New York Neighborhood Guide for the Art Connoisseur

25 August 2015

New York is synonymous with creativity so it makes perfect sense that art is a constant fixture in many neighborhoods. Luckily, you will see art no matter where you wander, from pop-up exhibits in the Flatiron District to impromptu performances in Washington Square Park. That said, if you really want an immersive art experience, it's best to stick to a few key neighborhoods. From gritty street art in Bushwick and independent galleries in Chelsea to the architectural masterpieces of Soho, here's your ultimate guide to art in New York.

For galleries: Chelsea


Chelsea wasn't always the classy neighborhood it is today. Unlike twenty years ago, this downtown art hub is now filled with independent galleries, designer boutiques and trendy restaurants. Besides the impressive High Line urban park, Chelsea is home to 350 galleries. To view brand new work, gallery hop on a Thursday evening when many spaces open their doors to showcase the latest exhibits. There's usually free wine and cheese involved, too! The bulk of galleries are located between West 18th and West 27th Streets near 10th and 11th Avenues.

For architecture: Soho

photo by MeganMcDonough

Similar to Chelsea, Soho also has a dark past. Once a neighborhood plagued by crime, it's now one of downtown Manhattan's most desired places to live. Soho has a slew of contemporary art galleries but it's also one of the most architecturally fascinating. If you think about it, Soho is like an outdoor museum of cast-iron buildings, fire escapes and other architectural elements like scrollwork and glass bricks. Plus, many streets are paved with Belgian blocks, giving the illusion that you've quite literally stepped back in time. The beauty is in the details.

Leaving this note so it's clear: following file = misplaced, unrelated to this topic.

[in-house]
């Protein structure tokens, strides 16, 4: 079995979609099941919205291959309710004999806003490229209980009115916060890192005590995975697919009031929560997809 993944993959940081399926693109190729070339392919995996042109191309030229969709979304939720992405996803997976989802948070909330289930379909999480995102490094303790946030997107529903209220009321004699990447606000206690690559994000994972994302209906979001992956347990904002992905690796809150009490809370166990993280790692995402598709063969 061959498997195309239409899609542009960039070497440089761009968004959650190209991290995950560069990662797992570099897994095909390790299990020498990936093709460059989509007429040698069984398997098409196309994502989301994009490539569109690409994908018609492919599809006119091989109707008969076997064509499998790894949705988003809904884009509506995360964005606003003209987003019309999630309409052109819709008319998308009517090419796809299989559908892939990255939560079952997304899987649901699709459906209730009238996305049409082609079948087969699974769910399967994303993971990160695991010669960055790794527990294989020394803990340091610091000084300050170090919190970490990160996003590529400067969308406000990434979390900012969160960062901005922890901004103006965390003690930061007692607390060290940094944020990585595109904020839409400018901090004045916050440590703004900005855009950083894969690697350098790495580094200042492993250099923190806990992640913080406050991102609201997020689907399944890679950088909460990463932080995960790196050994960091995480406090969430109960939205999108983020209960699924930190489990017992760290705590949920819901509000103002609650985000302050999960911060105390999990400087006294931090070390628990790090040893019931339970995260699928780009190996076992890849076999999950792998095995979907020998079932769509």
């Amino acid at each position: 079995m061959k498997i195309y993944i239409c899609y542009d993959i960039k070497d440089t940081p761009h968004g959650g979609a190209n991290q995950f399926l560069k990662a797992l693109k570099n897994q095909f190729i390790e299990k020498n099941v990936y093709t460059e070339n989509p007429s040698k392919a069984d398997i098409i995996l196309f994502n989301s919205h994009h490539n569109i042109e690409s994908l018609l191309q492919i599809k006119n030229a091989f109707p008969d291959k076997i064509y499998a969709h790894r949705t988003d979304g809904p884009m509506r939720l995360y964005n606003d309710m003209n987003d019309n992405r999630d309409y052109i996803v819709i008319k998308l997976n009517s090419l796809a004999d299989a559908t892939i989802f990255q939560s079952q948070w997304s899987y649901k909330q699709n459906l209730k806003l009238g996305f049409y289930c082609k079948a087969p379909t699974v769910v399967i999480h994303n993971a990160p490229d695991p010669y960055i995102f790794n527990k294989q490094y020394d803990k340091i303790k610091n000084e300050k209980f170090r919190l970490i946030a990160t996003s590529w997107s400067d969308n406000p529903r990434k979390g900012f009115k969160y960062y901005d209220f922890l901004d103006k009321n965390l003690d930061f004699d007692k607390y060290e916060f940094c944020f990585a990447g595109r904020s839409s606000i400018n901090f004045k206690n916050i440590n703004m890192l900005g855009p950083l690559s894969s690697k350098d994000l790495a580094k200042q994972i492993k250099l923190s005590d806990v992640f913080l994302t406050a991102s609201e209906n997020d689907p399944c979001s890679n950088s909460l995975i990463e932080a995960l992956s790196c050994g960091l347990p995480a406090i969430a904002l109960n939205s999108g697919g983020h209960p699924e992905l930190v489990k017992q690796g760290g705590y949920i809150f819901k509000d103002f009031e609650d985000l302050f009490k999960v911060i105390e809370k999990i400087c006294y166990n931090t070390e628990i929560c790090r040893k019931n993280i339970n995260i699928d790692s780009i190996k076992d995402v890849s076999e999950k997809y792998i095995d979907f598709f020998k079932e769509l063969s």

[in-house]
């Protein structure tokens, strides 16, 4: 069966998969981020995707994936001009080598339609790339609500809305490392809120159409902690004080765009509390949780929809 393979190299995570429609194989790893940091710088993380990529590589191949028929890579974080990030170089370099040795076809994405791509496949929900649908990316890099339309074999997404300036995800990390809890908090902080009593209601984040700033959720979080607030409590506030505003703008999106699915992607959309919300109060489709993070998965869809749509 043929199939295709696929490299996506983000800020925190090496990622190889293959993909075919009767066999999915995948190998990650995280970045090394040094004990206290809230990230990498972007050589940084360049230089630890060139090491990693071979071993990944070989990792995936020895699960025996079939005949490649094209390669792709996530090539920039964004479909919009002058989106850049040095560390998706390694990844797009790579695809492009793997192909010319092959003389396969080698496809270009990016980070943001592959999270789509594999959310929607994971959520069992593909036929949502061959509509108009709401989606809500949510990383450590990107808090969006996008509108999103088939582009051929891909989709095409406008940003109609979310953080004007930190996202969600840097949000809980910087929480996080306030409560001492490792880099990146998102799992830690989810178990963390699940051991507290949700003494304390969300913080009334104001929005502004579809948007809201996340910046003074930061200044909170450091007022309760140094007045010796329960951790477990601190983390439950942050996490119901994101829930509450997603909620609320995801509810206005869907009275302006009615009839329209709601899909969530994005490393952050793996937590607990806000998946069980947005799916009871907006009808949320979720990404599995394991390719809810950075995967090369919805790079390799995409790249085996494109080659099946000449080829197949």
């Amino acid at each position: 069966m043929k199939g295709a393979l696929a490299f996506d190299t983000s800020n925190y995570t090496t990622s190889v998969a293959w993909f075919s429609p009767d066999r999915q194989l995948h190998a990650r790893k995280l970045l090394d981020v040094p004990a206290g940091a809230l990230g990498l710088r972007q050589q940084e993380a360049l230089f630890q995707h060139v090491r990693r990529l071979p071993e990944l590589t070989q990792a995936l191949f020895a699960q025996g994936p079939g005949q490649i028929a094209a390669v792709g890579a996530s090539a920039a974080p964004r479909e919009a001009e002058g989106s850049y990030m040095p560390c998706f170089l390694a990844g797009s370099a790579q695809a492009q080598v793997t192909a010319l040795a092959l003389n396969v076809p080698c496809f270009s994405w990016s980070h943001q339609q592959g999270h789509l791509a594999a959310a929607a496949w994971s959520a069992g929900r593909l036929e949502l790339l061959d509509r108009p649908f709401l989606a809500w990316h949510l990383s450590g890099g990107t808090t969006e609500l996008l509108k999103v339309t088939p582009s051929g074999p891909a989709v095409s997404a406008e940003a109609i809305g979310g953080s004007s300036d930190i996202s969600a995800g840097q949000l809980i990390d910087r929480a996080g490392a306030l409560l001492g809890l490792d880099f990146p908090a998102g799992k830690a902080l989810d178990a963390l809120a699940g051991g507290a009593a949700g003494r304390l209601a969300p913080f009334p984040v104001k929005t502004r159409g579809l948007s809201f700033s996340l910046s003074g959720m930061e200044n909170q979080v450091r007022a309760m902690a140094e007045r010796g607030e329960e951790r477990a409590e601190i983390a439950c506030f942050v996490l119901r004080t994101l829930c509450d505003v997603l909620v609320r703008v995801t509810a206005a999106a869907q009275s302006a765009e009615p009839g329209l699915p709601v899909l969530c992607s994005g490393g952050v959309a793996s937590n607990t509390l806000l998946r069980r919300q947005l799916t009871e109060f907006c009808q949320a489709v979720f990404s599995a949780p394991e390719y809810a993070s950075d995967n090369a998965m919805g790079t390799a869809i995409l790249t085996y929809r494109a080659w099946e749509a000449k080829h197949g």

For street art: Bushwick, Brooklyn

photo by Megan McDonough

A neighborhood art guide would not be complete without mentioning Bushwick. In recent years, Brooklyn has become a popular borough for millennials, with Bushwick arguably the most appealing neighborhood for urban art. Their annual three-day festival, Bushwick Open Studios, always draws a crowd but Bushwick's biggest claim to fame is the Bushwick Collective, which is a group of artists who adorn the building facades near the Troutman Street and St. Nicholas Avenue intersection. Even when it rains, these colorful murals don't go unnoticed.

For museums: The Upper East Side


This posh uptown neighborhood may not have the same street cred as Bushwick, but when it comes to famous museums, there's not better place than the Upper East Side. Between 82nd and 105th Streets, there are several major museums including the Metropolitan Museum of Art, the Solomon R. Guggenheim Museum and the Whitney Museum of American Art. Head to The Frick Collection for artwork that dates back to as early as the 14th century or swing by the Asia Society for pieces from ancient India and medieval Persia among other civilizations.

For modern art: Long Island City, Queens


Don't write Queens off your New York itinerary just yet. Long Island City is not only but it's also a quick train ride from Midtown Manhattan, but it's packed with modern art institutions. Feeling adventurous? The MoMA PS1 is showcases experimental art from across the globe while the Socrates Sculpture Park and The Noguchi Museum specialize in innovative sculptures. Feeling adventurous? You can even learn aerial tricks at the performance arts studio, Circus Warehouse. Film fanatics will gravitate to the Museum of the Moving Image next door in Astoria.


By Megan Eileen McDonough of Bohemian Trails